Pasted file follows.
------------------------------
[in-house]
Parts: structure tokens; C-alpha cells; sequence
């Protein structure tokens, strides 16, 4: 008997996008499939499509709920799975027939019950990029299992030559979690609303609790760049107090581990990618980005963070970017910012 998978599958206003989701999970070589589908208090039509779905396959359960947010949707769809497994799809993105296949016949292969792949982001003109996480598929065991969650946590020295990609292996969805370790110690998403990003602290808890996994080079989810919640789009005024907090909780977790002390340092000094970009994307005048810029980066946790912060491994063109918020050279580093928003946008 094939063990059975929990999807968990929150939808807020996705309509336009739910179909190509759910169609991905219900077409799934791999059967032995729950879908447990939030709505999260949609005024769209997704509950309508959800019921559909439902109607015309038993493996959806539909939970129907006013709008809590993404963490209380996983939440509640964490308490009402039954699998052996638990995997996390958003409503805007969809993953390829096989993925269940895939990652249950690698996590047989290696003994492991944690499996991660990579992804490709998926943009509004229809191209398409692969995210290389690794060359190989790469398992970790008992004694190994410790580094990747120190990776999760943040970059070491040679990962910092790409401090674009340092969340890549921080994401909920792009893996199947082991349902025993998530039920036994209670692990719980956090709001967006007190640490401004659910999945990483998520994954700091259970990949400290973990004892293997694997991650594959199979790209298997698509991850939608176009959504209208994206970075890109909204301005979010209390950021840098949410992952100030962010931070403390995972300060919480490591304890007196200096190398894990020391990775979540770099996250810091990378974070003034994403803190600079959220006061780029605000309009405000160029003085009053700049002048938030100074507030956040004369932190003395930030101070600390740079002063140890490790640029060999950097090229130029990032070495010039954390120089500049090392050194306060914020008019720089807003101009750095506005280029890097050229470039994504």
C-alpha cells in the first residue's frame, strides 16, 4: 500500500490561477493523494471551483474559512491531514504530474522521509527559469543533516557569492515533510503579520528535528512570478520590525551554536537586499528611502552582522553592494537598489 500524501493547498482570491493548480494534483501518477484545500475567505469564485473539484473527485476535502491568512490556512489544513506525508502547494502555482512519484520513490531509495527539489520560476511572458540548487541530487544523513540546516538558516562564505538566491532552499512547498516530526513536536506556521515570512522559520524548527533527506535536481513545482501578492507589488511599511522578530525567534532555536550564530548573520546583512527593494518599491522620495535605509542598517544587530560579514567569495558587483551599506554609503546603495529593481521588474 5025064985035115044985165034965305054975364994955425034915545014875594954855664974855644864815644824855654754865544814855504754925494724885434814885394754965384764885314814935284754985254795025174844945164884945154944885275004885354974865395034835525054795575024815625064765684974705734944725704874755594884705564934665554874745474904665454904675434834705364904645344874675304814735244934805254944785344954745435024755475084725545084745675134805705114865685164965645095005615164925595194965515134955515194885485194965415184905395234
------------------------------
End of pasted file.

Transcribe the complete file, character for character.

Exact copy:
[in-house]
Parts: structure tokens; C-alpha cells; sequence
């Protein structure tokens, strides 16, 4: 008997996008499939499509709920799975027939019950990029299992030559979690609303609790760049107090581990990618980005963070970017910012 998978599958206003989701999970070589589908208090039509779905396959359960947010949707769809497994799809993105296949016949292969792949982001003109996480598929065991969650946590020295990609292996969805370790110690998403990003602290808890996994080079989810919640789009005024907090909780977790002390340092000094970009994307005048810029980066946790912060491994063109918020050279580093928003946008 094939063990059975929990999807968990929150939808807020996705309509336009739910179909190509759910169609991905219900077409799934791999059967032995729950879908447990939030709505999260949609005024769209997704509950309508959800019921559909439902109607015309038993493996959806539909939970129907006013709008809590993404963490209380996983939440509640964490308490009402039954699998052996638990995997996390958003409503805007969809993953390829096989993925269940895939990652249950690698996590047989290696003994492991944690499996991660990579992804490709998926943009509004229809191209398409692969995210290389690794060359190989790469398992970790008992004694190994410790580094990747120190990776999760943040970059070491040679990962910092790409401090674009340092969340890549921080994401909920792009893996199947082991349902025993998530039920036994209670692990719980956090709001967006007190640490401004659910999945990483998520994954700091259970990949400290973990004892293997694997991650594959199979790209298997698509991850939608176009959504209208994206970075890109909204301005979010209390950021840098949410992952100030962010931070403390995972300060919480490591304890007196200096190398894990020391990775979540770099996250810091990378974070003034994403803190600079959220006061780029605000309009405000160029003085009053700049002048938030100074507030956040004369932190003395930030101070600390740079002063140890490790640029060999950097090229130029990032070495010039954390120089500049090392050194306060914020008019720089807003101009750095506005280029890097050229470039994504």
C-alpha cells in the first residue's frame, strides 16, 4: 500500500490561477493523494471551483474559512491531514504530474522521509527559469543533516557569492515533510503579520528535528512570478520590525551554536537586499528611502552582522553592494537598489 500524501493547498482570491493548480494534483501518477484545500475567505469564485473539484473527485476535502491568512490556512489544513506525508502547494502555482512519484520513490531509495527539489520560476511572458540548487541530487544523513540546516538558516562564505538566491532552499512547498516530526513536536506556521515570512522559520524548527533527506535536481513545482501578492507589488511599511522578530525567534532555536550564530548573520546583512527593494518599491522620495535605509542598517544587530560579514567569495558587483551599506554609503546603495529593481521588474 5025064985035115044985165034965305054975364994955425034915545014875594954855664974855644864815644824855654754865544814855504754925494724885434814885394754965384764885314814935284754985254795025174844945164884945154944885275004885354974865395034835525054795575024815625064765684974705734944725704874755594884705564934665554874745474904665454904675434834705364904645344874675304814735244934805254944785344954745435024755475084725545084745675134805705114865685164965645095005615164925595194965515134955515194885485194965415184905395234